With Donald Duck Adventures #21 (1993)
This series of books has been come to be known as "Gladstone II" in collector's circles. The Carl Barks Library in Color album series was completed in 1996, and the monthly Gladstone II comics ran until mid-1998, when the publishers decided not to renew their license due to a continually strained relationship with the licensing department at The Walt Disney Company.
GEMSTONE PUBLISHING (2003 to 2008)
The U.S. Walt Disney comic book license laid dormant once more until 2003, when it was negotiated and acquired by high-profile Baltimore comic book distributor Steve Geppi. The "core four" monthly titles returned under the new imprint of Gemstone Publishing. Gemstone's 2003 give-away title for the annual Free Comic Book Day was... what else? Donald Duck Adventures!
Gemstone's 2003 FREE COMIC BOOK DAY Offering
Donald Duck Adventures: Maharajah Donald
The Gemstone line was supplemented by two smaller "take-along" digest-sized books, with a higher page count capable of containing longer stories from overseas creators. The tiles of these "take-along" books : Mickey Mouse Adventures, and—yup... Donald Duck Adventures.
Gemstone's Compact "Take-Along" Version
Donald Duck Adventures #14 (2005)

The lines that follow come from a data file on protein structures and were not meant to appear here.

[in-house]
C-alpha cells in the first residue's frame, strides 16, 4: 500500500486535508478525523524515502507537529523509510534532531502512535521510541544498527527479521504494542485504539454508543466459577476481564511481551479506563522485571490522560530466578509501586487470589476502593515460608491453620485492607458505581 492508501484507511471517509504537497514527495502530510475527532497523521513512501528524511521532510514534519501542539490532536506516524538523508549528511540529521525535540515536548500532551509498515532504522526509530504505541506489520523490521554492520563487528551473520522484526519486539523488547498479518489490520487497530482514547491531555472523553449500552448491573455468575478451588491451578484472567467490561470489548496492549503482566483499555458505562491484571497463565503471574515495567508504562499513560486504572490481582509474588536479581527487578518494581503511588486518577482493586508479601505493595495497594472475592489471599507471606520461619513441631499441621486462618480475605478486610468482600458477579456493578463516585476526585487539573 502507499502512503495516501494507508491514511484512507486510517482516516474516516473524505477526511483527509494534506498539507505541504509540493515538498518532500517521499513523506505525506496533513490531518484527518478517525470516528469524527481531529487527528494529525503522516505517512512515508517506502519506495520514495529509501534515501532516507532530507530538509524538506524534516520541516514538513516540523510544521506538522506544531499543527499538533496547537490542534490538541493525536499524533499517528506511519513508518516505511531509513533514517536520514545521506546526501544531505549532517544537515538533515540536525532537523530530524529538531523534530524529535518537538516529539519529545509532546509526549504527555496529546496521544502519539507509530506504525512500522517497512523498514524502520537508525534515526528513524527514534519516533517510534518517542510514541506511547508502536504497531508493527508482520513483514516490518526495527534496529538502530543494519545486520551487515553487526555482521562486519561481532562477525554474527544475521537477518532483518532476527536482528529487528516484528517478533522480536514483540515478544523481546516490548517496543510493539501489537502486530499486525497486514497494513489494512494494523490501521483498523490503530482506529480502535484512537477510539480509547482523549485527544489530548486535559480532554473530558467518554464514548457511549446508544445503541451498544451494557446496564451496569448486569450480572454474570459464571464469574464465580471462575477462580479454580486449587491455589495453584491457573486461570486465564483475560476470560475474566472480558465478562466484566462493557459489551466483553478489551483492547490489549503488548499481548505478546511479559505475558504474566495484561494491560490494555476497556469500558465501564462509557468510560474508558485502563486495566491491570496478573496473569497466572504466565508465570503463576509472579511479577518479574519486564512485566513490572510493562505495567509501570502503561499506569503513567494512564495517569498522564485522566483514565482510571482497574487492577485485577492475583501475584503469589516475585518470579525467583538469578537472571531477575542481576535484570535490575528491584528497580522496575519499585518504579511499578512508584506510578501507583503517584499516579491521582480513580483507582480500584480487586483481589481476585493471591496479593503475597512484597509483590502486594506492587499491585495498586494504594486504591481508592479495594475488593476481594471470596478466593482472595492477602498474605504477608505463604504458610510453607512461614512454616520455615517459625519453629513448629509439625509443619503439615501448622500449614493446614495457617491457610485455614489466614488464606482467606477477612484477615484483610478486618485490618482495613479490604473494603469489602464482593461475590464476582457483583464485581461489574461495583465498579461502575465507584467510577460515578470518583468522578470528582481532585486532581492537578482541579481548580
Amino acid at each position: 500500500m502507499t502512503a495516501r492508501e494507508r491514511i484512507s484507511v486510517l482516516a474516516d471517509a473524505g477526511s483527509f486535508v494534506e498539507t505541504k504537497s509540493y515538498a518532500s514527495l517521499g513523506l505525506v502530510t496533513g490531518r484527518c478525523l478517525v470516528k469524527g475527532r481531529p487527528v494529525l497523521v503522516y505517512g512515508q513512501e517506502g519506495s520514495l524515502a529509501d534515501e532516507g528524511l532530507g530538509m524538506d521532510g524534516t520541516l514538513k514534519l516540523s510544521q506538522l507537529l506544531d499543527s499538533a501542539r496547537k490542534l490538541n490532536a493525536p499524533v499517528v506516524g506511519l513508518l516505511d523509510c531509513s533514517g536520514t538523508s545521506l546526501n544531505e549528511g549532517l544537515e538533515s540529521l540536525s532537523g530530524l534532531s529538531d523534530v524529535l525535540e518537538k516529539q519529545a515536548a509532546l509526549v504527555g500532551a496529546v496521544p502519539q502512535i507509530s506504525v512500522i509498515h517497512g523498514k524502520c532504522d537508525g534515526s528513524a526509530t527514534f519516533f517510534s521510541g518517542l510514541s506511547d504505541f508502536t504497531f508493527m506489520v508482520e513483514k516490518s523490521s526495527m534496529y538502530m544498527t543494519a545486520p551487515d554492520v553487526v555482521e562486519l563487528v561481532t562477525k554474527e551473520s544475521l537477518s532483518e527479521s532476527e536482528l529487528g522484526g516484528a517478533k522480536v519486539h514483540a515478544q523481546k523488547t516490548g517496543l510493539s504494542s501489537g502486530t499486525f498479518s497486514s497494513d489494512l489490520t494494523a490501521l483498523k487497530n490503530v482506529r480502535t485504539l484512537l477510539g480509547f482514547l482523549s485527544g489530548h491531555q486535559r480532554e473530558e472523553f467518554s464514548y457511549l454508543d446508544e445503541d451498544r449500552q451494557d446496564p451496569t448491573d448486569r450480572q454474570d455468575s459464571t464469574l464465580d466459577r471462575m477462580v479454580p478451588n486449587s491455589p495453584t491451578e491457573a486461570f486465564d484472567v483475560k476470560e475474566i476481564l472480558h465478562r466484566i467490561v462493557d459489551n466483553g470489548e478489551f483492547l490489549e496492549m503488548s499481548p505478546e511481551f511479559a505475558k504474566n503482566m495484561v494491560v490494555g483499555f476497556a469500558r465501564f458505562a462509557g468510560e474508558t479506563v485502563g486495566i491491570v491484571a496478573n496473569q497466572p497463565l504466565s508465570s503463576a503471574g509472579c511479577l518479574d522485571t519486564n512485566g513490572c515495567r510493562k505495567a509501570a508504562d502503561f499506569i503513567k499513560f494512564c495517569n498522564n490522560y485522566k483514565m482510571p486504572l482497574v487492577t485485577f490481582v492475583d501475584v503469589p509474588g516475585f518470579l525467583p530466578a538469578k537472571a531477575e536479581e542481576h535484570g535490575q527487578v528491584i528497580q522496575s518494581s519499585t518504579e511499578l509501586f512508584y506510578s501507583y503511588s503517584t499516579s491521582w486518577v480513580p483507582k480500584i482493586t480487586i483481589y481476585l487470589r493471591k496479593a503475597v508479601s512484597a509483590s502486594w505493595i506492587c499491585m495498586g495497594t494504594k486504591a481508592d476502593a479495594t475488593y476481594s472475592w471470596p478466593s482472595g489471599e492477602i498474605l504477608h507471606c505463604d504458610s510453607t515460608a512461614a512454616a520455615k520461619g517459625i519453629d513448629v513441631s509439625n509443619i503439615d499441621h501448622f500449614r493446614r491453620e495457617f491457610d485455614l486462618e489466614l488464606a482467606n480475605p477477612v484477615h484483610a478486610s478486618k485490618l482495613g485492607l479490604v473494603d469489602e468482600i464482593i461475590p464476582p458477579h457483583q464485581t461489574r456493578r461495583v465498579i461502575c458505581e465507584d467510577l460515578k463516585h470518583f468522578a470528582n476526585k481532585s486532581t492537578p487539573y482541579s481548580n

©Disney, Image Courtesy of Library Thing
During the course of the Gemstone years, several well-done seasonal annuals and one-shots specials were produced, including an interesting notion passed down from the Gladstone days: an anthology series printing a Carl Barks tale, followed by the sequel to that story by Don Rosa. Thus began a series of prestige comics titled The Barks/Rosa Collection. Volume 2 (and the scheduled, but never published) Volume 5 of The Barks/Rosa Collection were sub-titled... all together, now: Donald Duck Adventures
Gemstone's The Barks/Rosa Collection Vol. 2: Donald Duck Adventures
Donald Duck's Atom Bomb / The Duck Who Fell to Earth (2008)
©Disney, Image Courtesy of Amazon.com
The Barks/Rosa Collection Volume 5 and several other previously announced comics never made it to the printer's press: due to Geppi's myriad investments, his company faced serious financial problems. By the close of 2008, the Gemstone line of Walt Disney comics quietly disappeared.
Thus ends the saga of Donald Duck Adventures as of late 2012. It becomes clear why collectors may have become misguided their search and/or distinction of which is which, especially since there are multiple issue #1s. But the capper is that there are SIX DIFFERENT instances of Donald Duck Adventures #5 —and we can unofficially count SEVEN, as the unpublished Barks/Rosa Collection Vol. 5 shows up frequently on Internet searches. Click to enlarge and observe:
Six (or Seven) Ways to Enjoy Donald Duck Adventures #5
©Disney, Infographic by Dan Cunningham
Epilogue: BOOM and Beyond (Present Day)BOOM! Studios was the latest publisher to publish under the Walt Disney standard comic book license, but they have spared us a lengthy entry in this post, since they chose NOT to use Donald Duck Adventures as a title during their run, opting for Donald Duck and Friends, Donald Duck Classics, or just plain ol' Donald Duck. BOOM! has since moved forward with other licenses, leaving the future for U.S.Walt Disney comic books wide open.
That day will come... and once they've restored the "core four," I'll bet whomever the next Editor-in-Chief is, they'll peruse the list of options, and swiftly select Donald Duck Adventures as an upcoming title in the newest line-up.